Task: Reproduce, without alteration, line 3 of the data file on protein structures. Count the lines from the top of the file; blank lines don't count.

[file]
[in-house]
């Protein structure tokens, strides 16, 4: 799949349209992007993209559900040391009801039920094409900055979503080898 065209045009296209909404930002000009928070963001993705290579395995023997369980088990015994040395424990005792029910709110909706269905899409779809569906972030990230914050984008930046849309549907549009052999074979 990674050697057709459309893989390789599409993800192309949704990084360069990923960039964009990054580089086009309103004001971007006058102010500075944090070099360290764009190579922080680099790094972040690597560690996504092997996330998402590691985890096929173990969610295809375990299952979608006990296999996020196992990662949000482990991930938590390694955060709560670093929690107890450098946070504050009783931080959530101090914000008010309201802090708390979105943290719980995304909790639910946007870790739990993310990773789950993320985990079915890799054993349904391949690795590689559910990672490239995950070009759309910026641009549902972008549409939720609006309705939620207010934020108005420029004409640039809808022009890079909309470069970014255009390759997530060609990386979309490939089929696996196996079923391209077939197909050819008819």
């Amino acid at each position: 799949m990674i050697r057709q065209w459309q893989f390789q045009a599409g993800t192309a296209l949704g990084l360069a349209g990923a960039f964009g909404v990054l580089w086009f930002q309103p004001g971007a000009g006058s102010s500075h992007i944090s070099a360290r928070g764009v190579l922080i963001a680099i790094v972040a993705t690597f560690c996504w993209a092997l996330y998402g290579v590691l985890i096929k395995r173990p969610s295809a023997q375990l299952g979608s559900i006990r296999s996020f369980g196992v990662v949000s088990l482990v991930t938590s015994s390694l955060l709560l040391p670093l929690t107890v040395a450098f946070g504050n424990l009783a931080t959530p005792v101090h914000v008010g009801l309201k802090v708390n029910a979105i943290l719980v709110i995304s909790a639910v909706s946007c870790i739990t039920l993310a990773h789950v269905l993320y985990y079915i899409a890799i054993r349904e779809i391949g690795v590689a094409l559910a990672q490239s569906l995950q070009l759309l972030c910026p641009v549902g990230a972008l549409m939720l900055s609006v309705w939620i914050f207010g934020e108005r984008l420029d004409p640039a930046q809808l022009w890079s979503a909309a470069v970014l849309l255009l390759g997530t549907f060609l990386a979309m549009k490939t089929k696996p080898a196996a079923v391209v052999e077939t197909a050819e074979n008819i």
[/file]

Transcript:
């Amino acid at each position: 799949m990674i050697r057709q065209w459309q893989f390789q045009a599409g993800t192309a296209l949704g990084l360069a349209g990923a960039f964009g909404v990054l580089w086009f930002q309103p004001g971007a000009g006058s102010s500075h992007i944090s070099a360290r928070g764009v190579l922080i963001a680099i790094v972040a993705t690597f560690c996504w993209a092997l996330y998402g290579v590691l985890i096929k395995r173990p969610s295809a023997q375990l299952g979608s559900i006990r296999s996020f369980g196992v990662v949000s088990l482990v991930t938590s015994s390694l955060l709560l040391p670093l929690t107890v040395a450098f946070g504050n424990l009783a931080t959530p005792v101090h914000v008010g009801l309201k802090v708390n029910a979105i943290l719980v709110i995304s909790a639910v909706s946007c870790i739990t039920l993310a990773h789950v269905l993320y985990y079915i899409a890799i054993r349904e779809i391949g690795v590689a094409l559910a990672q490239s569906l995950q070009l759309l972030c910026p641009v549902g990230a972008l549409m939720l900055s609006v309705w939620i914050f207010g934020e108005r984008l420029d004409p640039a930046q809808l022009w890079s979503a909309a470069v970014l849309l255009l390759g997530t549907f060609l990386a979309m549009k490939t089929k696996p080898a196996a079923v391209v052999e077939t197909a050819e074979n008819i």